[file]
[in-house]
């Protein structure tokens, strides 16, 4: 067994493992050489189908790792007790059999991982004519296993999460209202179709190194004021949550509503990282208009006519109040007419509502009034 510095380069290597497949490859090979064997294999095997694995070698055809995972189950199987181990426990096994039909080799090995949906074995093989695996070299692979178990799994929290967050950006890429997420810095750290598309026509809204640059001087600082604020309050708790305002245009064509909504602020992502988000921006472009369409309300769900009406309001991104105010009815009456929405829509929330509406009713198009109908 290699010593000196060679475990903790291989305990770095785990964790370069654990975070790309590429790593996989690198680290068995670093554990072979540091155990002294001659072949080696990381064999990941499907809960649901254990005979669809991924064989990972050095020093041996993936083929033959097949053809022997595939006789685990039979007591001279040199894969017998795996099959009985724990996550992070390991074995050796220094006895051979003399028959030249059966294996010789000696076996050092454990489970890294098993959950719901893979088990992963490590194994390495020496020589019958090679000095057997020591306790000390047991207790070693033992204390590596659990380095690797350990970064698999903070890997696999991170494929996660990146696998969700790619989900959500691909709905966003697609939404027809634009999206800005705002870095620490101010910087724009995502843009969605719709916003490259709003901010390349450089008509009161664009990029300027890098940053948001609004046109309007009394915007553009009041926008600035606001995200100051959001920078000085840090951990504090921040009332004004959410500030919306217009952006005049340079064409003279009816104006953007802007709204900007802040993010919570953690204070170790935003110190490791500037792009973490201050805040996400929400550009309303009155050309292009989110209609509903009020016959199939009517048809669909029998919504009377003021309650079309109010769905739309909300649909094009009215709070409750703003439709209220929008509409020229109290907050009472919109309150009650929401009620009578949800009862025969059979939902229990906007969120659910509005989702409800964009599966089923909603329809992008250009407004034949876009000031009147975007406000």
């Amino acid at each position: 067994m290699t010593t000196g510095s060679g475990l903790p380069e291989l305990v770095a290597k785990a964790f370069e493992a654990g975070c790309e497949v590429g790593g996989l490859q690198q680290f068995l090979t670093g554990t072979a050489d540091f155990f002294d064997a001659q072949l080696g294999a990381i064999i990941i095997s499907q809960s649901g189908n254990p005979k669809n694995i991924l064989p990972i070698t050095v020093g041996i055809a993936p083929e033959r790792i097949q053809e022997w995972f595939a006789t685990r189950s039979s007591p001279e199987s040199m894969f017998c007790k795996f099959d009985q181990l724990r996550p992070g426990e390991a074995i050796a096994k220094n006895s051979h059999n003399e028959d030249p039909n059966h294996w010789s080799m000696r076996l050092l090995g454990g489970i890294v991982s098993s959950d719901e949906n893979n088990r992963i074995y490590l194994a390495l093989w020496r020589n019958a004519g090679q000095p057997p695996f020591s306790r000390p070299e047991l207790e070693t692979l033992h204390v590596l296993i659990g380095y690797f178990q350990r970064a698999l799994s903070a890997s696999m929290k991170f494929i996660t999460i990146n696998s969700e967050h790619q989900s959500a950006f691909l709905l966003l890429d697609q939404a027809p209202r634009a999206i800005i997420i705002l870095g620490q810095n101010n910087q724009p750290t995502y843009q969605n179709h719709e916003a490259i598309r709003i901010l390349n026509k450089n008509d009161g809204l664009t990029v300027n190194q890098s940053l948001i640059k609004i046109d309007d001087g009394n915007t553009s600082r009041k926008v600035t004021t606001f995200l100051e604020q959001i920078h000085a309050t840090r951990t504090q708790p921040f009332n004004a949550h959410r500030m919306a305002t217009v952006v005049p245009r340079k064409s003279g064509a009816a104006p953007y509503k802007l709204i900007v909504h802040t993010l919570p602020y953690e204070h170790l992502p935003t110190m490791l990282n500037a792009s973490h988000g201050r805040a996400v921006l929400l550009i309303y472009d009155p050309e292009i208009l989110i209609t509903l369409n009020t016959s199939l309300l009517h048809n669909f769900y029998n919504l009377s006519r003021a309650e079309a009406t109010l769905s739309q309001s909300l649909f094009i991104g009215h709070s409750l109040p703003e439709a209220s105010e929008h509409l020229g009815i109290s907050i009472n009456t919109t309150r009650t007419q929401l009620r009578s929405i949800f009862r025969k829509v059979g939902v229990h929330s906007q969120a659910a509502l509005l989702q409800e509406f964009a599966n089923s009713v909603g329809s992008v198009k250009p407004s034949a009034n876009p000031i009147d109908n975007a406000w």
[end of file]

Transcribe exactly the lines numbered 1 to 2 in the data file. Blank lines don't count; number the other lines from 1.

[in-house]
């Protein structure tokens, strides 16, 4: 067994493992050489189908790792007790059999991982004519296993999460209202179709190194004021949550509503990282208009006519109040007419509502009034 510095380069290597497949490859090979064997294999095997694995070698055809995972189950199987181990426990096994039909080799090995949906074995093989695996070299692979178990799994929290967050950006890429997420810095750290598309026509809204640059001087600082604020309050708790305002245009064509909504602020992502988000921006472009369409309300769900009406309001991104105010009815009456929405829509929330509406009713198009109908 290699010593000196060679475990903790291989305990770095785990964790370069654990975070790309590429790593996989690198680290068995670093554990072979540091155990002294001659072949080696990381064999990941499907809960649901254990005979669809991924064989990972050095020093041996993936083929033959097949053809022997595939006789685990039979007591001279040199894969017998795996099959009985724990996550992070390991074995050796220094006895051979003399028959030249059966294996010789000696076996050092454990489970890294098993959950719901893979088990992963490590194994390495020496020589019958090679000095057997020591306790000390047991207790070693033992204390590596659990380095690797350990970064698999903070890997696999991170494929996660990146696998969700790619989900959500691909709905966003697609939404027809634009999206800005705002870095620490101010910087724009995502843009969605719709916003490259709003901010390349450089008509009161664009990029300027890098940053948001609004046109309007009394915007553009009041926008600035606001995200100051959001920078000085840090951990504090921040009332004004959410500030919306217009952006005049340079064409003279009816104006953007802007709204900007802040993010919570953690204070170790935003110190490791500037792009973490201050805040996400929400550009309303009155050309292009989110209609509903009020016959199939009517048809669909029998919504009377003021309650079309109010769905739309909300649909094009009215709070409750703003439709209220929008509409020229109290907050009472919109309150009650929401009620009578949800009862025969059979939902229990906007969120659910509005989702409800964009599966089923909603329809992008250009407004034949876009000031009147975007406000």